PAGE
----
“So, I was looking in the mirror today and actually got a glimpse of my butt. It’s extraordinarily big!” Says Jenny, 17. Yes, Jenny was blessed with a round tushy that could probably outshine Beyonce. But Jenny hates it.
“It’s so big, I think I’m taller sitting down that when I’m standing up! I want to get rid of my butt!”
Do you struggle with your body?
Let’s face it. We all do! That’s why it’s so exciting to think about heaven, right? The moment we are free — no more “too fat,” “too short,” or “too skinny.” We’ll never have to worry about bad hair days, annoying wrinkles, or our bellies protruding over our belts after chowing down on Thanksgiving dessert.
In heaven, we’re going to be spiritual beings, floating on white fluffy clouds (and holding baby puppies) . . . Right?
Get this. You are going to be with your body forever . . .
RAISE THE ROOF and ‘DA BODY
Here’s the scoop. One day when we die, our souls will be united to God in heaven and there, yes, we will be spiritual beings. But that’s not the end . . . We wait for the second coming of Christ, the final judgment, and the resurrection of the dead, where our bodies will be raised up.
We don’t hear about this key Christian teaching very often: the resurrection of the body (Romans 8:11). In the Apostles’ Creed we say: “I believe . . . in the resurrection of the body, and the life everlasting.” We proclaim the same belief in the Nicene Creed every Sunday at Mass too!
The good. The bad . . . the different?
So what is the resurrected body like? The Catechism says: “We sow a corruptible body in the tomb, but He raises up an incorruptible body, a ‘spiritual body’” (CCC 1017).
To understand this “resurrected body stuff” we need to look to Jesus Himself. After the resurrection, Jesus appeared in bodily form, flesh and bones, with the wounds of crucifixion (Lk 24: 39). He could be touched, and he chewed and swallowed fish. He had a body!
But we can also conclude that there was something different about his body.
After the resurrection, Jesus could miraculously appear in locked rooms, or ascend into heaven (John 20:19-20; Acts 1:9). And even His BFFs (those who knew him best ) did not recognize him (Luke 24:16).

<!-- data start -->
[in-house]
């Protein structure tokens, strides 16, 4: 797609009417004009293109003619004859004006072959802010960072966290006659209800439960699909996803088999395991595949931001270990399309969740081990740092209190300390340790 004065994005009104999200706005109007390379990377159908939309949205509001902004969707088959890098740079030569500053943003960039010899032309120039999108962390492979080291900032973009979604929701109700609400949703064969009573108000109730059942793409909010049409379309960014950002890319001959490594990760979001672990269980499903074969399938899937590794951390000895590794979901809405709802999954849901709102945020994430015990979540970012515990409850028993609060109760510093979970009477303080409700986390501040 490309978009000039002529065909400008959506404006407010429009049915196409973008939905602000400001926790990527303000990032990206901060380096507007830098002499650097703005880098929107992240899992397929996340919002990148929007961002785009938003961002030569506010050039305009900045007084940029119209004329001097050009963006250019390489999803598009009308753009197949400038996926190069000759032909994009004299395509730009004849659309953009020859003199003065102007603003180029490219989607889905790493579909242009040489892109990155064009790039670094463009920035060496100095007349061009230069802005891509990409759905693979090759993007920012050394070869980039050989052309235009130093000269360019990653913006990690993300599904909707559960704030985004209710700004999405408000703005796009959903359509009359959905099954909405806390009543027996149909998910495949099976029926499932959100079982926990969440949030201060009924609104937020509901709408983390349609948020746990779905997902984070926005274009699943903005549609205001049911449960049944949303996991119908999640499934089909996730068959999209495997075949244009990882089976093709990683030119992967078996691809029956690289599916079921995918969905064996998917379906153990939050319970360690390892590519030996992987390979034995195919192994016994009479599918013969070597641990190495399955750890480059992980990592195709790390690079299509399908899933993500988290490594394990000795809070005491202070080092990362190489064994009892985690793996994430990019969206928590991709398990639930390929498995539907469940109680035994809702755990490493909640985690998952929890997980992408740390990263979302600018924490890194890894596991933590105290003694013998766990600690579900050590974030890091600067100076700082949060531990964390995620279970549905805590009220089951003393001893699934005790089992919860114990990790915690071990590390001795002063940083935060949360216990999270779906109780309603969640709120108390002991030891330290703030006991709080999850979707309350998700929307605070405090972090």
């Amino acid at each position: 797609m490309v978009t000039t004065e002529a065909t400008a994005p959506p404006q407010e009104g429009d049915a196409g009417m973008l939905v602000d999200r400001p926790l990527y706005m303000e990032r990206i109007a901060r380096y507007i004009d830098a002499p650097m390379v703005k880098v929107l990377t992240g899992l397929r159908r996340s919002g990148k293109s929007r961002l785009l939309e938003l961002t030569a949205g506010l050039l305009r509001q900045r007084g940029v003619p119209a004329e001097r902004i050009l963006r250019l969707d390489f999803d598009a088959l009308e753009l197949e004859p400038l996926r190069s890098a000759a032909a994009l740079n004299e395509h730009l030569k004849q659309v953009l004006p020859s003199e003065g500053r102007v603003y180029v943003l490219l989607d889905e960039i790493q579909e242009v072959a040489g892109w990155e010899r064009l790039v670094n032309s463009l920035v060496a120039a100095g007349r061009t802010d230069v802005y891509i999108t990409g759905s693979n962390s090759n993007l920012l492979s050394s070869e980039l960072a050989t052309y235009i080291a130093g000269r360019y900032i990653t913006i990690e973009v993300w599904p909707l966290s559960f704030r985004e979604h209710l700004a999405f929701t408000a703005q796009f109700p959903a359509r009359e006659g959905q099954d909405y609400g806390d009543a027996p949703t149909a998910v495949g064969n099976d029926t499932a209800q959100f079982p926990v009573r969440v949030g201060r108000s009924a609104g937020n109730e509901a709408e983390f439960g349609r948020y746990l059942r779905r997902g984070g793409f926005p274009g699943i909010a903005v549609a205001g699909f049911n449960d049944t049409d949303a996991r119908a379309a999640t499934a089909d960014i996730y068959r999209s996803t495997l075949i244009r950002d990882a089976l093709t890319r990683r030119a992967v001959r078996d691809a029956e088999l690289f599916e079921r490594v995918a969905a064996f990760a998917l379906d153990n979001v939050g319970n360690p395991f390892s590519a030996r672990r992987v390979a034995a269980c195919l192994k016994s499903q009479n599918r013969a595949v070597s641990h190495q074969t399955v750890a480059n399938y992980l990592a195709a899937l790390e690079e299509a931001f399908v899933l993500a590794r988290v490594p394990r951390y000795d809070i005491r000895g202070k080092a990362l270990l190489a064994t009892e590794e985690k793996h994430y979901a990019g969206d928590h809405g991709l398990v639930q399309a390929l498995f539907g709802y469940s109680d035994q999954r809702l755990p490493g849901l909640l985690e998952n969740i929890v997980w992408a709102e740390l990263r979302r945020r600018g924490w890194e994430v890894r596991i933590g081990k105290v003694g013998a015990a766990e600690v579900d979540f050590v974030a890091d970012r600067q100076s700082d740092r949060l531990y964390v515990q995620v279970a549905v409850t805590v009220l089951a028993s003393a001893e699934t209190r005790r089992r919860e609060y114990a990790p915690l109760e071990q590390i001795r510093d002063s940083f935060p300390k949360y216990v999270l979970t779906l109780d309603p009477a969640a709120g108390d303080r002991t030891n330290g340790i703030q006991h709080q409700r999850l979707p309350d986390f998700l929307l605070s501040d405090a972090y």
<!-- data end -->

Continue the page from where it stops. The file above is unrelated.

Okay, so Jesus was either sporting a totally new hair-do, or the glorified body must have looked different than what we know our body to be now.
So I’ll have my body forever!?
I bet there are a million questions are flooding your mind right now!
If we decompose after death, how is this even possible? (Don’t even think about cremation, your head will explode!)
How will my glorified body be “different?”
What will it look like? Will people be able to recognize ME!?
What about my tattoo? Or my scar on my leg from 1st grade?
Will my balding hair grow back? ….
The truth is, I don’t know all those answers. Paul tells us that we will be changed (1 Corinthians 15:51). The body will be imperishable, immortal, glorious, powerful, and spiritual (vs. 42-44, 53). You will have a body, but it will be a changed and glorified.
Paul compares this change to a sprouting seed (v. 37). A tree does not look at all like an acorn, but it is made of the same substance. We cannot predict fully the appearance of the tree. And we need not worry about the details of our “spiritual body” (CCC 1017). We just hold onto the mystery.
We’re all about the body.
But seriously, if you think about it, why does God even bother with this body stuff? Wouldn’t it be easier to take our spirits and dance Gangham Style with Him forever?
God created physical matter, and because he created it, it matters!
One of cool part of being Christian, is that we believe that the body is not bad, but good. The early Church battled over this teaching. Long named dudes like: the Platonists, Pythagoreans, Gnostics, and Sadducees didn’t believe in the resurrection of the body. To them, the physical body was a prison for the soul.
As Catholics we know different: The body is good. Your body is part of who you are. If God made us to be a whole person (body and soul) why would we spend eternity as only half of who we are?
God did not make our bodies just to be used and later destroyed. He created the physical world and came to renew it into a NEW heavens and NEW earth.
In fact, Jesus was made flesh for the very purpose of redeeming all things (Colossians 1:19-20). God is not abandoning the physical world — He is rescuing it. This salvation involves the “redemption of our bodies” (Romans 8:23).
So next time you look in the mirror and critique your plump tushy or get frustrated with being the shortest guy in class . . . Remember – Your body isn’t just a collection of parts. Your body is important: it’s YOU.
Ask God to remind you that your body is something awesome and that it’s process of becoming new and improved, along with your soul.